The office of the Chief of Chaplains of the U.S. Army forbade Catholic chaplains from reading, in Sunday masses, a letter about a controversial Obamacare mandate from the Catholic Church’s military archbishop. The move, which amounts to the head of Roman Catholic military chaplains calling the Obama administration un-American, will set the stage for a philosophical conflict between Catholic soldiers and their commander-in-chief.
In the forbidden letter, Archbishop Timothy Broglio encouraged Catholics in military congregations to disobey a federal government mandate — part of President Obama’s health care overhaul — requiring Catholic employers to provide health coverage that includes “sterilization , abortion-inducing drugs, and contraception.”
“[T]he administration has cast aside the First Amendment to the Constitution of the United States,” Archbishop Broglio had written, “denying Catholics our Nation’s first and most fundamental freedom, that of religious liberty.”
“And, as a result, unless the rule is overturned, we Catholics will be compelled to choose between violating our consciences or dropping health care coverage for our employees (and suffering the penalties for doing so),” he added.
“We cannot—and will not—comply with this unjust law.”
Roman Catholic teaching prohibits abortion, contraception, and both vasectomies and tubal ligations. In a Jan. 20 statement, the U.S. Conference of Catholic Bishops called the Obama administration’s policy “literally unconscionable.”
Noting the White House’s sole concession to religious groups – a phase-in period of 12 months – New York City Archbishop and Cardinal-designate Timothy M. Dolan, who leads the conference, said, “In effect, the president is saying we have a year to figure out how to violate our consciences.”
In the most emotional and charged line of his Jan. 26 letter, Broglio asserted that the Obama administration’s command that Catholics disregard their faith’s policies against contraception and abortion was “a blow to a freedom that you have fought to defend and for which you have seen your buddies fall in battle.”
A press release from the Catholic Archdiocese for the Military Services warned that the “newly affirmed administration policy will compel Catholics to choose between violating their conscience or dropping employee health coverage.”
The Army’s Office of the Chief of Chaplains saw the letter as an incendiary enough topic to warrant ordering senior chaplains in the Army not to read it from the pulpit.
In a statement first circulated by National Review on Friday, Broglio’s office said he Army office had “sent an email to senior chaplains advising them that the Archbishop’s letter was not coordinated with that office and asked that it not be read from the pulpit. The Chief’s office directed that the letter was to be mentioned in the Mass announcements and distributed in printed form in the back of the chapel.”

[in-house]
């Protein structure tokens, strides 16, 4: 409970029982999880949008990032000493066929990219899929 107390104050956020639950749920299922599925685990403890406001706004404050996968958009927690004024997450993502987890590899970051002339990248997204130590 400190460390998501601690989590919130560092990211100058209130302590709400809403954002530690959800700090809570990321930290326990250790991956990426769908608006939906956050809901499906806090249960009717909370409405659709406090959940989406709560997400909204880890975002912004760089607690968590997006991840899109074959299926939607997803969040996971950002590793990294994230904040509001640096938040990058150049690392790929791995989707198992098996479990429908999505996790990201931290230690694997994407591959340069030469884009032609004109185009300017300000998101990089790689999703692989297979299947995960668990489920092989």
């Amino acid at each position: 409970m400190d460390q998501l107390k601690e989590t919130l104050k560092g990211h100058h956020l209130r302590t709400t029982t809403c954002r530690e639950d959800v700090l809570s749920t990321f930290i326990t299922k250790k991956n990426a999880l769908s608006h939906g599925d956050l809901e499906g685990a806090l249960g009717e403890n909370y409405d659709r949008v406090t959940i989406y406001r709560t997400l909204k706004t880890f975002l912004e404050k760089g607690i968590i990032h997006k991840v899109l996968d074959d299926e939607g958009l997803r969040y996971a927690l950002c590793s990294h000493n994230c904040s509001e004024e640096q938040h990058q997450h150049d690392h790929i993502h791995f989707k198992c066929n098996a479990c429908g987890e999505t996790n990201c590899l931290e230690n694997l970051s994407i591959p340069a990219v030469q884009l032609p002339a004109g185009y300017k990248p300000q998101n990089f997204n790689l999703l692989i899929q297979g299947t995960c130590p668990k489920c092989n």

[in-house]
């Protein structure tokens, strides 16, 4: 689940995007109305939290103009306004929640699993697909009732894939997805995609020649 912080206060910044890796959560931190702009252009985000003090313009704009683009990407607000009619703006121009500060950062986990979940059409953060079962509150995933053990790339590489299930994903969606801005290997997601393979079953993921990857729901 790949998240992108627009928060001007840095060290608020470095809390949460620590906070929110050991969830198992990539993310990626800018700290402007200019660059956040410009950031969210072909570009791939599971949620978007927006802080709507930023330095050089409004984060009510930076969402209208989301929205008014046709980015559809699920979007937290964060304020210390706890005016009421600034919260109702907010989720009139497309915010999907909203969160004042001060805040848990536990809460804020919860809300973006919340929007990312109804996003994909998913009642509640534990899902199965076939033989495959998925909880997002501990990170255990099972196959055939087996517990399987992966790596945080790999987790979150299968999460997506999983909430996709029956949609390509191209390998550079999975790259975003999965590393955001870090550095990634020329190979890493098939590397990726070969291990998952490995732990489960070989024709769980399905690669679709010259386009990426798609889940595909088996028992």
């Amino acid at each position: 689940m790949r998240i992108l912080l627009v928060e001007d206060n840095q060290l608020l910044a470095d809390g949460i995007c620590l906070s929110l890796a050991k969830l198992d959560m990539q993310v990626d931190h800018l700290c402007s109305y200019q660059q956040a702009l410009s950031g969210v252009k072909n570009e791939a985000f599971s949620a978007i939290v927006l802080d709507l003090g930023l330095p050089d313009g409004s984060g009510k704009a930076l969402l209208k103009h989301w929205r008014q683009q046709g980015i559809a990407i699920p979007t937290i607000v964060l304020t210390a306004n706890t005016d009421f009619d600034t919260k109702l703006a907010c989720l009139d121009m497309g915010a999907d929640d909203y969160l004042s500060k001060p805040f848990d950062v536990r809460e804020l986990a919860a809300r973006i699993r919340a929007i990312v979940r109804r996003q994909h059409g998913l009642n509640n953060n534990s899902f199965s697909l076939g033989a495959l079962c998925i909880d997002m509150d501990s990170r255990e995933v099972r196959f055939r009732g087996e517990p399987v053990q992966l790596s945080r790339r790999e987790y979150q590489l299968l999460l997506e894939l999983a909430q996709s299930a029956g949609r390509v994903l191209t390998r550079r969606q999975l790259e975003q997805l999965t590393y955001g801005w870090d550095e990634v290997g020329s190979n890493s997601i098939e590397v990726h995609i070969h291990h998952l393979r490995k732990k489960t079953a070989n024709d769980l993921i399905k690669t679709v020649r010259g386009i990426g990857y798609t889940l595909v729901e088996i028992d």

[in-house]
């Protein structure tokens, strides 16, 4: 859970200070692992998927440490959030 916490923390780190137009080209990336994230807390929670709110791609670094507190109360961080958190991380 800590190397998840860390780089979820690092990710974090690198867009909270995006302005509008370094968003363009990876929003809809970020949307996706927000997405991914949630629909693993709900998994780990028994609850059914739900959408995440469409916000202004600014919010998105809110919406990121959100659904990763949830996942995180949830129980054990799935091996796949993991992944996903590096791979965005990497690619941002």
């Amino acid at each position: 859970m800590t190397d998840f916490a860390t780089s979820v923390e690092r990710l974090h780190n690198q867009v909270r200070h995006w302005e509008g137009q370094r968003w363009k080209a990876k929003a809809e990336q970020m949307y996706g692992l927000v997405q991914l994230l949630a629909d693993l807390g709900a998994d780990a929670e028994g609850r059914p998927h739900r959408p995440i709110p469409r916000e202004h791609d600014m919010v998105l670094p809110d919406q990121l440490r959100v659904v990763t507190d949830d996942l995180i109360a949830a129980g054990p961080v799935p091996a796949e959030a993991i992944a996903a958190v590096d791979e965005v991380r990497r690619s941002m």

The statement added that “[f]ollowing a discussion between Archbishop Broglio and the Secretary of the Army, The Honorable John McHugh, it was agreed that it was a mistake to stop the reading of the Archbishop’s letter.”
Ultimately, the statement said, Broglio agreed — at Secretary McHugh’s “suggestion” during a Jan. 28 phone call — to remove the line “We cannot — we will not — comply with this unjust law” from his letter “over the concern that it could potentially be misunderstood as a call to civil disobedience.”
McHugh, a former nine-term Republican congressman from New York, is an Obama appointee.
On Sunday many Catholic priests in U.S. congregations read from the pulpit assorted variations of the same letter Broglio personalized.
Syracuse Bishop Robert Cunninghan told the Syracuse Post-Standard that the Obama administration’s policy “goes against our conscience.”
“It’s wrong,” he said. “Obviously we believe these services which are offered could all be something that is not in accordance with the teaching of the church. So we don’t wish to cooperate with that.”
New York Republican Rep Rep. Ann Marie Buerkle has expressed interest in sponsoring a House bill to repeal the portions of the Obamacare mandate that she said violate Americans’ constitutionally guaranteed freedom of religious expression.
Florida Republican Sen. Marco Rubio has already introduced a bill, the Religious Freedom Restoration Act of 2012. It has 22 Senate co-sponsors.
“This issue is not just a Catholic Church issue,” Rep. Beurkle told the Post-Standard. “This is really a war on all religions. If they can make this rule with the Catholic Church, all religions should be very concerned about this.”
“This is the government saying, ‘Set your beliefs aside, and we know what is best for you,’” she added. “It has a chilling effect on all religions. It’s an overreach of the federal government. And it’s a dangerous precedent.”